Also, I have another question, how do you keep the tamale leaves from becoming dry in the baking process? Do you cover them when baking or leave them open? Doesn’t it burn. I noticed that when the tamale leaves remain moist, they are less likely to stick – but the open baking process dries them out.

    The only thing I did differently in your recipe was that I used 2 TBS of the vegan shortening. Other than that, everything else was the same. What do you think I might need to do to get them to bake. Literally I baked them for nearly two hours and they never baked. They remained gooey. Ideas?

  28. Connie says

    I have read in other recipes that the tamales are steamed for an hour in a steamer basket. I like the idea of using an additional egg and maybe a touch more of the arrowroot. Maybe a binder like psyllium husk powder might help. I will definitely try these and post any updates that I come up with.

  29. Stephanie says

    I made these tonight and had no trouble with sticking to the corn husk because I rubbed the husk with lard first. To cook them, I put them on my wire cookie cooling rack, put the rack over a muffin tin with water in each cup, and then covered the whole thing with tin foil. Baked them for nearly an hour. They were a big hit. I also doubled the recipe and put half in the freezer for later- we’ll see how well that goes .

  30. Don says

    I tried these Sunday and they are by FAR the best I have ever had…”Bar None”..Thank you brother Mark, nice job.

  31. Michelle says

    This recipe is great. I have now used the masa to make both tamales and tamale pie which both brought great joy to my family. My tamales also stuck to the husks pretty badly (despite soaking/boiling the husks for hours in advance), so I tested out steaming a few of the remaining already cooked tamales. This did the trick perfectly. Just a few minutes of steaming and the tamales rolled out of the husks beautifully. On a side note, my family can’t eat almond flour so I used a combination of cashew meal and coconut flour. It worked great. Also since I didn’t have any lard or tallow, I used bacon grease once and ghee once (I know that isn’t technically paleo, but anyway). Although I love bacon grease, I like the ghee better in the tamale masa because the bacon flavor just didn’t taste right to me. Lard or tallow would undoubtedly be great. I am currently using the masa to make a batch of corn dogs. They are baking on parchment paper. My son and I are both really excited at the prospect of eating a corn dog that isn’t made out of really disgusting unhealthy stuff. Oh yeah and my son claims to hate spaghetti squash and complains every time I make it, so I haven’t let him see me making the masa. I love when I can trick my kids into gleefully eating something they claim to hate. LOL Thanks for the recipe.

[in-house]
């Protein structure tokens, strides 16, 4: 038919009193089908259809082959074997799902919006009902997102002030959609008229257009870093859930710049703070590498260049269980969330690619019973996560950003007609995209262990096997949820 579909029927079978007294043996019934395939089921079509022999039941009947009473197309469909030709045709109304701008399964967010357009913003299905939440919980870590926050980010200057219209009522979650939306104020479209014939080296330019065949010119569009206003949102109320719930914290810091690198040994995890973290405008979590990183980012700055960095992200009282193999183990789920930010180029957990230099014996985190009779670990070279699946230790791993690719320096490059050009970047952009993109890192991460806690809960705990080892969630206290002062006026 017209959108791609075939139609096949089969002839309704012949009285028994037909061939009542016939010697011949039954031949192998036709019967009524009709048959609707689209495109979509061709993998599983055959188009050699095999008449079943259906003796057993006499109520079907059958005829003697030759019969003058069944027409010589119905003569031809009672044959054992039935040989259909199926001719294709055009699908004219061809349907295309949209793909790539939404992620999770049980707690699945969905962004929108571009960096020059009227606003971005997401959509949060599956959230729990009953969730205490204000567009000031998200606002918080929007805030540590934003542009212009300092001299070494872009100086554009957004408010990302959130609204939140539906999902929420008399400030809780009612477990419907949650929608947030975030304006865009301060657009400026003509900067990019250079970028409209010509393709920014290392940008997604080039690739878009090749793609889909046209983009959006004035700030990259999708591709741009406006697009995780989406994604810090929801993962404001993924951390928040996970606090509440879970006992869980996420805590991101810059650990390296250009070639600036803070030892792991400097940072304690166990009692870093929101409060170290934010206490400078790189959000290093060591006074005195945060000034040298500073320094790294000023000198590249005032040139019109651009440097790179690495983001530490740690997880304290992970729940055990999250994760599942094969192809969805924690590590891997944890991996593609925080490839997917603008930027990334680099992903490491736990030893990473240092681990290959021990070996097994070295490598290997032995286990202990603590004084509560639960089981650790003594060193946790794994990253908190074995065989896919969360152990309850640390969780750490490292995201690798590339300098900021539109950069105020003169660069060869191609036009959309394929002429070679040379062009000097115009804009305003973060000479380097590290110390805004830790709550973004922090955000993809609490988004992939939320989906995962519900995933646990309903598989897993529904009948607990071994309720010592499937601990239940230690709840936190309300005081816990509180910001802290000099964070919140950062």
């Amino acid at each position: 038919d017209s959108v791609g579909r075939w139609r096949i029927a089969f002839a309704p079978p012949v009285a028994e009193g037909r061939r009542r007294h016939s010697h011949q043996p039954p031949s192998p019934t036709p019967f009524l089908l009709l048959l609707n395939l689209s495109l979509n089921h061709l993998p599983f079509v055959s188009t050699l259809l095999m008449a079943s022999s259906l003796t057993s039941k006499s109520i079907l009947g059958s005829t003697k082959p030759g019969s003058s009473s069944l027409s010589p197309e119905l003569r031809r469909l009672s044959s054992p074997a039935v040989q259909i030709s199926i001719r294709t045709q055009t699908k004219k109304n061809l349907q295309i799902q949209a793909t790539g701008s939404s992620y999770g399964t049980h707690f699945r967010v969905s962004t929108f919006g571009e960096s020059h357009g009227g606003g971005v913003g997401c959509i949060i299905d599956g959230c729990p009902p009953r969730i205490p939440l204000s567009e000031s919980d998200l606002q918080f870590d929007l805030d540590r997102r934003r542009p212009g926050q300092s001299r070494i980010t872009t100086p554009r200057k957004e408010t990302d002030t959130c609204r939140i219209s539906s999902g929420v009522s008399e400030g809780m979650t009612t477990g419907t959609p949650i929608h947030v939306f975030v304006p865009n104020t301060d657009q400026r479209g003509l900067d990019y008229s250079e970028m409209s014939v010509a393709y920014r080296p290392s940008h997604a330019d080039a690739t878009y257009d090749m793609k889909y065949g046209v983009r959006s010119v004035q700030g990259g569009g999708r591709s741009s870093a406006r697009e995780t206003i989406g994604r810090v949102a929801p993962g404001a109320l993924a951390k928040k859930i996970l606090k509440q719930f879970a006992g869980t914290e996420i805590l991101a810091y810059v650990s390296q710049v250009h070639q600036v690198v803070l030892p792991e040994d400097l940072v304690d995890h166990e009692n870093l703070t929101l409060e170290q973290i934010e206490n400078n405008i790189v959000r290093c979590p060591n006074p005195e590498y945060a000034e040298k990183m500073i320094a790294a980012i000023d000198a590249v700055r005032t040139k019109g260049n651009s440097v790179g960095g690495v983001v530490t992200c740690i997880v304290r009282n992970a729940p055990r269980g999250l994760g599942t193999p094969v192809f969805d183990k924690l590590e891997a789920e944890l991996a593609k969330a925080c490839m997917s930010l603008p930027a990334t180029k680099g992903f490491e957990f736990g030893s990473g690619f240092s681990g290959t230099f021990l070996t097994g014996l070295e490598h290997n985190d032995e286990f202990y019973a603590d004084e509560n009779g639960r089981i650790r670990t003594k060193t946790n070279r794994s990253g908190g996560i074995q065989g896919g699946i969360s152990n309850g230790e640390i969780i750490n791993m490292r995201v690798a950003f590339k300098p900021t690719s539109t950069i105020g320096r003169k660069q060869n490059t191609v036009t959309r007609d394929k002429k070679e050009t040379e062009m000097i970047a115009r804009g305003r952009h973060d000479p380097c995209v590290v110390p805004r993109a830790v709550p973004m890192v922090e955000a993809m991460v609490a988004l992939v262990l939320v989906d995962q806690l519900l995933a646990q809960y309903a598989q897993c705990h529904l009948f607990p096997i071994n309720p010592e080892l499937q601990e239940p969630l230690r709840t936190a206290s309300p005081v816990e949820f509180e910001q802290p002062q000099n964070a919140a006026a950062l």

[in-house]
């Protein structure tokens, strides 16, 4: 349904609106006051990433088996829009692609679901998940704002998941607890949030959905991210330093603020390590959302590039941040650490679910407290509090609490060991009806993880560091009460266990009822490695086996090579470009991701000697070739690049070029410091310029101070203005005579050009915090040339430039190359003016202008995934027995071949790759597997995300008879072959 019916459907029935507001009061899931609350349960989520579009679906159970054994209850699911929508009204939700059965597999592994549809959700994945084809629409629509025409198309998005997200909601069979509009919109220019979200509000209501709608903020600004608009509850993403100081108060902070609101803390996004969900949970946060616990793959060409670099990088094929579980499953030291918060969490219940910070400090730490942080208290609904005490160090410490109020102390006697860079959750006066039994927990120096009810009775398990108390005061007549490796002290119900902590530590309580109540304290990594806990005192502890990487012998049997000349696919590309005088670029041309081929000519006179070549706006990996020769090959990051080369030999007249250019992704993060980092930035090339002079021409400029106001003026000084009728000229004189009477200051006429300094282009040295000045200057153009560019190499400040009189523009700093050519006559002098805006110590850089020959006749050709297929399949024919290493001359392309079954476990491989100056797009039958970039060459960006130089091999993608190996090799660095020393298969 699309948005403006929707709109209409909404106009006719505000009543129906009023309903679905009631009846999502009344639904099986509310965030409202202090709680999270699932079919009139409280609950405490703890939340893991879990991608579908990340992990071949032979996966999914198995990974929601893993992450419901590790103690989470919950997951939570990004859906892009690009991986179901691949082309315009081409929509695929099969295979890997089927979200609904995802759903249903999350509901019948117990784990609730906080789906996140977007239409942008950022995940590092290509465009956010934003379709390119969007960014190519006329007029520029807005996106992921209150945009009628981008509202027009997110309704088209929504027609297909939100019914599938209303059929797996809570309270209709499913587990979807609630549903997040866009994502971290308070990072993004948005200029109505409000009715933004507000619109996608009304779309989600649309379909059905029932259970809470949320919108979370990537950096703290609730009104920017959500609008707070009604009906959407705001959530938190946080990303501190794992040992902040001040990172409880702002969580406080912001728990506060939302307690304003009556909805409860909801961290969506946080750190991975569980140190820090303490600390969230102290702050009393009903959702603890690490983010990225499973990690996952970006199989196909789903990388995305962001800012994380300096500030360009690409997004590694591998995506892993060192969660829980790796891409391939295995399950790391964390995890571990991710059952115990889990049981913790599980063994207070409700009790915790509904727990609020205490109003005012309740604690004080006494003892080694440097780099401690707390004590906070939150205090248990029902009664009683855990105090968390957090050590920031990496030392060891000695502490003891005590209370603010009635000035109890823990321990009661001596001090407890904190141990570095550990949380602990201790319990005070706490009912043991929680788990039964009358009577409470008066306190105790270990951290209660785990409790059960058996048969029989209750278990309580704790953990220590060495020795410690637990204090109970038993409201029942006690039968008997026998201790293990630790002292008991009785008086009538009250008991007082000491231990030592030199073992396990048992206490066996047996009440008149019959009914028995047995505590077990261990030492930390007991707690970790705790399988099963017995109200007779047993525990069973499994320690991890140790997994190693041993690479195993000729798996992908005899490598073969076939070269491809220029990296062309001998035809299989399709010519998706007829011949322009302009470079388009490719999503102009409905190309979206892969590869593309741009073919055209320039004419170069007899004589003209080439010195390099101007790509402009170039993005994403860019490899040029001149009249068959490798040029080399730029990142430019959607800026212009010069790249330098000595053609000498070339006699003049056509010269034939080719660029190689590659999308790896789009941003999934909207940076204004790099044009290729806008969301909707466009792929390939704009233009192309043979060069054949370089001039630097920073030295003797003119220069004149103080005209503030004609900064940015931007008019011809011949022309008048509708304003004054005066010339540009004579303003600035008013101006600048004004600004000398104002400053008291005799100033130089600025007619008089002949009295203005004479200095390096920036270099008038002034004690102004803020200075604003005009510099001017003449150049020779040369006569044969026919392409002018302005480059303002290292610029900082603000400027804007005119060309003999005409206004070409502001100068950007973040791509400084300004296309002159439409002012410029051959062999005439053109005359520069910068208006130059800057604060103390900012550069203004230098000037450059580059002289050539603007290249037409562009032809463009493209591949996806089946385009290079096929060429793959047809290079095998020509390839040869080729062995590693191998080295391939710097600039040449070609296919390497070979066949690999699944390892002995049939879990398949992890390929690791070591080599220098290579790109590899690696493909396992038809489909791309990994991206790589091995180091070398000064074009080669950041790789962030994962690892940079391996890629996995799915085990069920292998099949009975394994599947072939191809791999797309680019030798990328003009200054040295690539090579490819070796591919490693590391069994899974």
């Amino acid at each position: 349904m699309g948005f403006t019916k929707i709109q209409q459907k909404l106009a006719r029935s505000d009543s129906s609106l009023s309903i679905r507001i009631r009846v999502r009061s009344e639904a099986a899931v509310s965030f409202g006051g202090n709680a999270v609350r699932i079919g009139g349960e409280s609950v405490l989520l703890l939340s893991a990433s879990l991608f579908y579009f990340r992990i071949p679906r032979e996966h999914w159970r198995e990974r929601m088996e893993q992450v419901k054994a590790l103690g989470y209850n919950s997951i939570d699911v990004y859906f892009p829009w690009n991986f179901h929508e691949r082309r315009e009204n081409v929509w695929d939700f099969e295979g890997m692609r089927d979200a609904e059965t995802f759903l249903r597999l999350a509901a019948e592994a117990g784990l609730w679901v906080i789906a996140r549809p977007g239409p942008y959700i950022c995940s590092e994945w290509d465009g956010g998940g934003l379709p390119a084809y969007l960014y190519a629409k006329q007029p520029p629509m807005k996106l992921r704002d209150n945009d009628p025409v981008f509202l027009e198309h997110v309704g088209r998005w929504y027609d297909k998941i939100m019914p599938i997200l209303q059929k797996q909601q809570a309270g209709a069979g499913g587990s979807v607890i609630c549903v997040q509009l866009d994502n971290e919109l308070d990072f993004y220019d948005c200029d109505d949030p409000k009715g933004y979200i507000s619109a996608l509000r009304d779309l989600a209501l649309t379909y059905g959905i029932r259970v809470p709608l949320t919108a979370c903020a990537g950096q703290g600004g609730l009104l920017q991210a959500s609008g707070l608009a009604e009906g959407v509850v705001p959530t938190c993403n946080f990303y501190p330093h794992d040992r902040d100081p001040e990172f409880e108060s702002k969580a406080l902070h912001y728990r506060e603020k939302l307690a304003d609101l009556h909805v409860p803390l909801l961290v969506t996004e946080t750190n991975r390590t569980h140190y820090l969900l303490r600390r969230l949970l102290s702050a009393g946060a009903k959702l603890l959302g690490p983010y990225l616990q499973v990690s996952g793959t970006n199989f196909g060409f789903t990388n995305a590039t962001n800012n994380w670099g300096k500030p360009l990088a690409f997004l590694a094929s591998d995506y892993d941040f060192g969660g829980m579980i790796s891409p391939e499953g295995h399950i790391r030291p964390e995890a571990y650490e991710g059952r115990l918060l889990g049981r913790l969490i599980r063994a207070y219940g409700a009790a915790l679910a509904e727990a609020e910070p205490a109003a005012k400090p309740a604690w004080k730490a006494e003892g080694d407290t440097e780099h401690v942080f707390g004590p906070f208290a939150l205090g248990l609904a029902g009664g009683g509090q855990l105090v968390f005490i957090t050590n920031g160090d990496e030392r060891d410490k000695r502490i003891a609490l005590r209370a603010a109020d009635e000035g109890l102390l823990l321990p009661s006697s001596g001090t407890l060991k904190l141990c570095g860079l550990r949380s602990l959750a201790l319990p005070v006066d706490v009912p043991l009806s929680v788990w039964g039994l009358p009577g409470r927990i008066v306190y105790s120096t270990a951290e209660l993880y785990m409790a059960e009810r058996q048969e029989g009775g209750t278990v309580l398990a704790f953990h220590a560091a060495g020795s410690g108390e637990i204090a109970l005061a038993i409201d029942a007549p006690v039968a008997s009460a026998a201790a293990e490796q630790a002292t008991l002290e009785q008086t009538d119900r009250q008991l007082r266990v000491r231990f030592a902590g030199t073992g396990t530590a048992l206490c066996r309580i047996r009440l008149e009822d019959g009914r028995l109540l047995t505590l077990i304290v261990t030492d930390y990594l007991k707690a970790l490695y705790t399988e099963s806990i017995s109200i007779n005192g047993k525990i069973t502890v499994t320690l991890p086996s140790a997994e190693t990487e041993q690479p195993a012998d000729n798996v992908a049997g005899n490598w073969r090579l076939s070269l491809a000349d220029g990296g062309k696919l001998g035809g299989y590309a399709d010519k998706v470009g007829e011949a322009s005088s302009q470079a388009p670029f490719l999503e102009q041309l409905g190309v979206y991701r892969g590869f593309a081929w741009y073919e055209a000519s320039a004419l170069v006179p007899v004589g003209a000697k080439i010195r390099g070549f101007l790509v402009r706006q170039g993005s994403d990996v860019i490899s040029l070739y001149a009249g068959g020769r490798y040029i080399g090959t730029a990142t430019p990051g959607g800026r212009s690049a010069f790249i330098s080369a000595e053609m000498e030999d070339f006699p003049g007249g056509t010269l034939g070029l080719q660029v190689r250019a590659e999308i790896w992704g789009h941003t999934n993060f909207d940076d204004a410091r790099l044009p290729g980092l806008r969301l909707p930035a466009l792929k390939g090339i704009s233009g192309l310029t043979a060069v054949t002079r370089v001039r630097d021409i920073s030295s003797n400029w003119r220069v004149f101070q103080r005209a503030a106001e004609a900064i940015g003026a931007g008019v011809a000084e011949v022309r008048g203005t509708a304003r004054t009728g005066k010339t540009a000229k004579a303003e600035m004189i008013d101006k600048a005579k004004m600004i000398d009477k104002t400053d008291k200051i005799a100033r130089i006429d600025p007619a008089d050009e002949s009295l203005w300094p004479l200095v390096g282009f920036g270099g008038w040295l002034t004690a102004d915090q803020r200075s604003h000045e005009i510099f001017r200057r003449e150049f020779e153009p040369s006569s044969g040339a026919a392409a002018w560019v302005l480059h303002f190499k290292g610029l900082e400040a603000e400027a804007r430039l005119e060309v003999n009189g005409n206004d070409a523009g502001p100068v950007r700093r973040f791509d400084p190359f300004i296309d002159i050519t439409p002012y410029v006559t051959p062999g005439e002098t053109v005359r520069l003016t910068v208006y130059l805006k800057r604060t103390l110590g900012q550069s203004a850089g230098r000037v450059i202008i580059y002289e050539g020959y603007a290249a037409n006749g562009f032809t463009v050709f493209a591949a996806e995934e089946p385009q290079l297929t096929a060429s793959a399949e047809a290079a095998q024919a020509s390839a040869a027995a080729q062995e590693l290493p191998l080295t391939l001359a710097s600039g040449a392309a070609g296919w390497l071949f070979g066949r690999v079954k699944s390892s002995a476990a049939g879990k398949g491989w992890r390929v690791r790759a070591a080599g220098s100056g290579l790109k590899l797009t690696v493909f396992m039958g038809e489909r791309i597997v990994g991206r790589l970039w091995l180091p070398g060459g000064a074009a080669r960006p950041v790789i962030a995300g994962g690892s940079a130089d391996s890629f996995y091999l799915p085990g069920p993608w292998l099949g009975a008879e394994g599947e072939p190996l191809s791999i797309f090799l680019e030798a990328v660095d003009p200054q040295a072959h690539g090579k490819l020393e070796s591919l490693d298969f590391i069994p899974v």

• says

      This is all so awesome Michelle and I think ghee and butter for that matter are great additions to a “real food” diet so eat up and enjoy!!! :)

  32. Brooke says

    Wow I amazed by this recipe! Going to try these at first opportunity. My husband and I are on day 24 of our first Whole30 and are really missing corn tortillas (he is Salvadorean)… Any idea if the masa could be used to be handmade tortillas?? Thanks for the recipe!!!!

  33. Jana says

    I have made these twice. That are delicious, but both times they have stuck. Any suggestions on his to fix this.

    • says

      I honestly have not froze these before but I think that they would freeze well given the ingredients! Congratulations on the baby!!!

  34. Carmella says

    I tried these wrapped in parchment instead of corn husks, and it worked great! Just thought I’d let you know. :)

  35. Brandon says

    What about for us keto folks? How many tamales does the recipe yield? And is there an acceptable substitute for the arrowroot flour with lower net carb content, such as coconut flour, or is that much starch needed?

  36. Jenn says

    This recipe is a permanent bookmark for me – it is absolutely THE best paleo recipe I’ve made! I’m making them as SuperBowl food today (GO PATS!) and I expect them to steal the show :) Reading through everyone’s comments has been enlightening – I think I’m going to try using ghee in place of lard or bacon grease, and I’m going to try spraying the husks lightly with coconut oil to try to prevent sticking. I used parchment paper last time but was able to locate corn husks for this round, which will be a more authentic presentation for my crowd. Thank you for this recipe!

  37. Angie says

    I can’t wait to try these! A hint for the husks though… they have a smooth side and a ridged side. Apply the uncooked dough (masa) to the smooth side. I can see in the 2nd photo of the completed product that the masa was applied to the ridged side. Hopefully this will help with the sticking.